Here in my part of the Northeast, we’ve made it nearly to the end of March without having to wield our snow shovels more than once or twice, a nice surprise after a pre-Halloween storm that many of us thought might herald another rough winter. Instead, we’ve enjoyed unseasonably warm temperatures and an early start to the spring blooming season. Seemingly overnight, bright yellow forsythia and jonquils have exploded, trees are full of buds and winter’s brown landscape is rapidly transforming into spring’s many shades of green.
It’s a great thing for those of us whose temperaments flourish when temperatures rise, but what does it mean for the farmers who put food on our plates?
Plants are putting out buds early all over the country, and the warm winter also has bears coming out of hibernation earlier than they’re supposed to. Finding little wild food to forage, they are raiding farmers’ fields and taking a bite out of the season’s early crops, The Cornell Daily Sun reported. More deer than usual also survived the winter, and they’re nibbling the buds that fruit trees need to produce food later in the year.
Also around the country, consumers are increasingly seeking out local produce, according to a Mintel report released last week. More than half of consumers surveyed said local has become more important to them than organic, but growing hordes of locavores may have better luck in some markets than others.
March came into suburban Chicago like a lamb, pushing fruit trees to bud and gardeners to get started with their vegetable growing nearly a month ahead of schedule, but gardening experts warn it could be a costly false start, the Daily Herald reported Saturday. “I haven’t seen anything like this, and I’ve been working at the arboretum for 35 years,” said Ed Hedborn, manager of plant records at Morton Arboretum.
But cold weather may still be hovering, weather that could bring a hard frost as late as May and crush the hopes of growers looking to get a jump on the season’s farmers markets. “Not a lot of the produce we eat is grown without our region. But it could have a big impact on the burgeoning local foods effort where we see more and more people trying to grow stuff locally to get fresher and better tasting food,” said University of Illinois crop sciences professor Bruce Branham.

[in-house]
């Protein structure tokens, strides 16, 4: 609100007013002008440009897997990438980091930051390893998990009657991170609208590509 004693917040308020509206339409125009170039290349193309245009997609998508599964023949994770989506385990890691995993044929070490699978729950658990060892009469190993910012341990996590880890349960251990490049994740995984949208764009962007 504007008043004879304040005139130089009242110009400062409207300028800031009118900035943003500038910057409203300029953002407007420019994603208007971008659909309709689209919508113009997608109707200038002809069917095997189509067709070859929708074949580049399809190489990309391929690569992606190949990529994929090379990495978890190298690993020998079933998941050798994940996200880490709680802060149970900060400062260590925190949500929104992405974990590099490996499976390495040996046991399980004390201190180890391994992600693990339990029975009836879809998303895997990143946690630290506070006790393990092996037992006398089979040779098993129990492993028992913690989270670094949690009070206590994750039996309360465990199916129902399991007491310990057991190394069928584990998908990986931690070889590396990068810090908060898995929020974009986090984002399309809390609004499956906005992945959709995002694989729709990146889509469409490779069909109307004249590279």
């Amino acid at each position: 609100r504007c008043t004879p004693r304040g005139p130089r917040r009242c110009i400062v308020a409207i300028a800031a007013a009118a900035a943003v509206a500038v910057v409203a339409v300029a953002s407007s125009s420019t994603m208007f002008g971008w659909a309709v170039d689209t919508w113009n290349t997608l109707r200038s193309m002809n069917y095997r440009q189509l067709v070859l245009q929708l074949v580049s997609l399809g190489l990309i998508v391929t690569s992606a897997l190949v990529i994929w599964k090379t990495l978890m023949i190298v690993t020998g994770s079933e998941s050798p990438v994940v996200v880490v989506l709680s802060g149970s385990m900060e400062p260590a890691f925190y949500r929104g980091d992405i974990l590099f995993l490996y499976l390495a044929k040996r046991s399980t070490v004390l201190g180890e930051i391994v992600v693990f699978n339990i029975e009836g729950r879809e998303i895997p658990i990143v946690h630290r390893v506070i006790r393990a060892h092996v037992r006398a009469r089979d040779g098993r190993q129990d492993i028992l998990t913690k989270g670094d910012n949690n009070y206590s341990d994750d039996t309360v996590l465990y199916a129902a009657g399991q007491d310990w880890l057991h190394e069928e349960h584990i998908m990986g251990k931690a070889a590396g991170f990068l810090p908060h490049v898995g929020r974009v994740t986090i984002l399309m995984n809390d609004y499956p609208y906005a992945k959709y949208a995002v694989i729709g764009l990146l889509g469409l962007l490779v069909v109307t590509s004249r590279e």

It’s not all bad news. In New Jersey, where meteorologists are predicting winter’s warm temperatures to hang around, the early start to the growing season may mean a more bountiful harvest of blueberries, tomatoes and corn this summer. According to The Star Ledger, the Garden State is also on track to get mosquitoes early and ticks in record numbers, and the warm winter kept bees active and eating up their food supplies when they would normally be dormant. The result: seriously depleted hives that will result in a dearth of honey this season. Still, farmers are looking on the bright side.
“Mother Nature always holds the advantage,” said Peter Furey, the New Jersey Farm Bureau’s executive director. “But when it’s warm like this, it gives the grower a little bit of a head start.”